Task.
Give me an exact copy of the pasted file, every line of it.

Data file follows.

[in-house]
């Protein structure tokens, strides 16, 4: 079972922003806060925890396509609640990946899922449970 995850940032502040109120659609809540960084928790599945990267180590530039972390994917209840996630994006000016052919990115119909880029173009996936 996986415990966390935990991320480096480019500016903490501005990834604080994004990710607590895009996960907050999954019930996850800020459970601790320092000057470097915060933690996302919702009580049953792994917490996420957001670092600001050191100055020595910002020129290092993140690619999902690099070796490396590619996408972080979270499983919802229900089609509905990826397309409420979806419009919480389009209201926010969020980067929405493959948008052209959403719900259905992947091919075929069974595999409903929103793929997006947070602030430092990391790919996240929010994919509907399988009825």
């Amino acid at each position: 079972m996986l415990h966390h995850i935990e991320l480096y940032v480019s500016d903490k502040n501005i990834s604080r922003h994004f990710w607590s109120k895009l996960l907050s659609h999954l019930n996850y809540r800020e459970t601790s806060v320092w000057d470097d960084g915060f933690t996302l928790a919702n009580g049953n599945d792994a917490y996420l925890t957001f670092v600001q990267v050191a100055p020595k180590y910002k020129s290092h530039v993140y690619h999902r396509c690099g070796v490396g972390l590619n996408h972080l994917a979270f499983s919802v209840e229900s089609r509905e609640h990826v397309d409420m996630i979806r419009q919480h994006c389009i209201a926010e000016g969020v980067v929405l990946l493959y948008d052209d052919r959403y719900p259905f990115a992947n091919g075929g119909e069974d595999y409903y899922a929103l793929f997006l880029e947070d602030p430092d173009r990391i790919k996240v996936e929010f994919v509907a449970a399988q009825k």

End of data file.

[in-house]
């Protein structure tokens, strides 16, 4: 079972922003806060925890396509609640990946899922449970 995850940032502040109120659609809540960084928790599945990267180590530039972390994917209840996630994006000016052919990115119909880029173009996936 996986415990966390935990991320480096480019500016903490501005990834604080994004990710607590895009996960907050999954019930996850800020459970601790320092000057470097915060933690996302919702009580049953792994917490996420957001670092600001050191100055020595910002020129290092993140690619999902690099070796490396590619996408972080979270499983919802229900089609509905990826397309409420979806419009919480389009209201926010969020980067929405493959948008052209959403719900259905992947091919075929069974595999409903929103793929997006947070602030430092990391790919996240929010994919509907399988009825």
């Amino acid at each position: 079972m996986l415990h966390h995850i935990e991320l480096y940032v480019s500016d903490k502040n501005i990834s604080r922003h994004f990710w607590s109120k895009l996960l907050s659609h999954l019930n996850y809540r800020e459970t601790s806060v320092w000057d470097d960084g915060f933690t996302l928790a919702n009580g049953n599945d792994a917490y996420l925890t957001f670092v600001q990267v050191a100055p020595k180590y910002k020129s290092h530039v993140y690619h999902r396509c690099g070796v490396g972390l590619n996408h972080l994917a979270f499983s919802v209840e229900s089609r509905e609640h990826v397309d409420m996630i979806r419009q919480h994006c389009i209201a926010e000016g969020v980067v929405l990946l493959y948008d052209d052919r959403y719900p259905f990115a992947n091919g075929g119909e069974d595999y409903y899922a929103l793929f997006l880029e947070d602030p430092d173009r990391i790919k996240v996936e929010f994919v509907a449970a399988q009825k």